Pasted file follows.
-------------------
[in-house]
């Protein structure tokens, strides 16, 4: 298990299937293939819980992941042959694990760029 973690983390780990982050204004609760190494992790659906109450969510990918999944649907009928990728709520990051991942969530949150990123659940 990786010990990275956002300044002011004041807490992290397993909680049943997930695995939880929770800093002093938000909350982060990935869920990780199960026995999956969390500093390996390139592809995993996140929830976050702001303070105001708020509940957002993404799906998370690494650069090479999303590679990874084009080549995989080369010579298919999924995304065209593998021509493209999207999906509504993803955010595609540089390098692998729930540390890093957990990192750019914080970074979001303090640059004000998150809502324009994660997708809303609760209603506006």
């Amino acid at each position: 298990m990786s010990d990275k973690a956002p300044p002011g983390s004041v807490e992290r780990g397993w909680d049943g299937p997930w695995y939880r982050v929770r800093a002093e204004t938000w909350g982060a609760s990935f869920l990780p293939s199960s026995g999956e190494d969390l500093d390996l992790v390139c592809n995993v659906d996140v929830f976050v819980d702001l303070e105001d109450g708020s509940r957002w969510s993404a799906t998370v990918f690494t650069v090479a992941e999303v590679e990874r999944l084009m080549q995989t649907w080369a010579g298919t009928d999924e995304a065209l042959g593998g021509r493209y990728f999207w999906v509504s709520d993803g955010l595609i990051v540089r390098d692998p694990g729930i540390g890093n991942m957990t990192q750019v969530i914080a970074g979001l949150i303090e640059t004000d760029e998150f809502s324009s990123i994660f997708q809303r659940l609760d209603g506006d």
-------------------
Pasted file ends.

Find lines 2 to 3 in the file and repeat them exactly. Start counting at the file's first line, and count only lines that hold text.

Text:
């Protein structure tokens, strides 16, 4: 298990299937293939819980992941042959694990760029 973690983390780990982050204004609760190494992790659906109450969510990918999944649907009928990728709520990051991942969530949150990123659940 990786010990990275956002300044002011004041807490992290397993909680049943997930695995939880929770800093002093938000909350982060990935869920990780199960026995999956969390500093390996390139592809995993996140929830976050702001303070105001708020509940957002993404799906998370690494650069090479999303590679990874084009080549995989080369010579298919999924995304065209593998021509493209999207999906509504993803955010595609540089390098692998729930540390890093957990990192750019914080970074979001303090640059004000998150809502324009994660997708809303609760209603506006």
């Amino acid at each position: 298990m990786s010990d990275k973690a956002p300044p002011g983390s004041v807490e992290r780990g397993w909680d049943g299937p997930w695995y939880r982050v929770r800093a002093e204004t938000w909350g982060a609760s990935f869920l990780p293939s199960s026995g999956e190494d969390l500093d390996l992790v390139c592809n995993v659906d996140v929830f976050v819980d702001l303070e105001d109450g708020s509940r957002w969510s993404a799906t998370v990918f690494t650069v090479a992941e999303v590679e990874r999944l084009m080549q995989t649907w080369a010579g298919t009928d999924e995304a065209l042959g593998g021509r493209y990728f999207w999906v509504s709520d993803g955010l595609i990051v540089r390098d692998p694990g729930i540390g890093n991942m957990t990192q750019v969530i914080a970074g979001l949150i303090e640059t004000d760029e998150f809502s324009s990123i994660f997708q809303r659940l609760d209603g506006d």